Lasers have revolutionized the world of eye surgery. Unfortunately, the recovery afterward remains an uncomfortable experience that requires eye drops and sometimes prescription pain medications.

The eye drops must be placed in the eye every few hours, and the pain medications come with the risk of overmedication and addiction.

But pain relief after laser surgery may soon change. Researchers have discovered a way to deliver a long-lasting anesthetic to the eye using contact lenses.

"The contact lenses would be infused with an anesthetic medication which would, at some controlled rate, be delivered to the corneal surface," says ophthalmologist Nicoletta Fynn-Thompson.

Contact lenses are already used after laser eye surgery as bandages. Surgeons place silicone hydrogel contact lenses on the eyes, which can release ophthalmic drugs for a few hours. However, that's inadequate for pain relief.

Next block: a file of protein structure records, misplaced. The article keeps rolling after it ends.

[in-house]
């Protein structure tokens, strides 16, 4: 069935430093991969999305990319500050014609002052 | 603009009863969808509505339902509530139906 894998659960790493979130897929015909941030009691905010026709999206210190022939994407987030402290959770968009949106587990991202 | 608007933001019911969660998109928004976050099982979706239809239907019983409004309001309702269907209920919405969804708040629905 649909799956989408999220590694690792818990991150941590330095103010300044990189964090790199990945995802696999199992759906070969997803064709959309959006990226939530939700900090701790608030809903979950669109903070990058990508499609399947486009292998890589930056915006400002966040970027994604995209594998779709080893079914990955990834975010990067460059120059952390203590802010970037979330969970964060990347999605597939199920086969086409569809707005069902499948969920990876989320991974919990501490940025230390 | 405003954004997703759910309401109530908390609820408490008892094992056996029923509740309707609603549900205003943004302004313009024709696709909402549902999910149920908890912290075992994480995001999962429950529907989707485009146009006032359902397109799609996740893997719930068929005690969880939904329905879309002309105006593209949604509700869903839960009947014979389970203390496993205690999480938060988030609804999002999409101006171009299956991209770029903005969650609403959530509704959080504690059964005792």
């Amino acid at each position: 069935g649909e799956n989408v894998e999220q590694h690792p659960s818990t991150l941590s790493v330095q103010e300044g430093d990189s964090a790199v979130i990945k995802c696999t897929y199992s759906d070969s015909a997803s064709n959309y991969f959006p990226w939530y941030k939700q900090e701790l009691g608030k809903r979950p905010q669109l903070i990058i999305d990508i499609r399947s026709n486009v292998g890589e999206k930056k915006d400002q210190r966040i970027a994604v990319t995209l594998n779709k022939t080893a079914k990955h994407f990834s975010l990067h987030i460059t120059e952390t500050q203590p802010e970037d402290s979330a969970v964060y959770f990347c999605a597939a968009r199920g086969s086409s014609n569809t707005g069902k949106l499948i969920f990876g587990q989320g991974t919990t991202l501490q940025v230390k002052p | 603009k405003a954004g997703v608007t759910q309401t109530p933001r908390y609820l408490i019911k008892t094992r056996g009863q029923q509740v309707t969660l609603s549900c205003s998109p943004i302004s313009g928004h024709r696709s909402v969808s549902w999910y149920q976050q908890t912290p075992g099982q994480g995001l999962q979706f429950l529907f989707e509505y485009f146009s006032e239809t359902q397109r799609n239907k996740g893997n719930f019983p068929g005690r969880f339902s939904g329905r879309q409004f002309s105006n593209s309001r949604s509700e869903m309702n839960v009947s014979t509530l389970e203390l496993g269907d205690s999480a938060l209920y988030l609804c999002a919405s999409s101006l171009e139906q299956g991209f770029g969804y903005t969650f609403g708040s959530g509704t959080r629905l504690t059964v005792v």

Scientists at the University of Florida have figured out a way to extend the release of the medication by adding vitamin E to the lenses.

In their study, researchers explain that vitamin E acts as a barrier and extends the release of the anesthetics, providing relief up to a week after surgery.

The time-release contact lenses could make a big difference in pain relief one day. They may become the initial bandage lenses placed on the eyes immediately after surgery.

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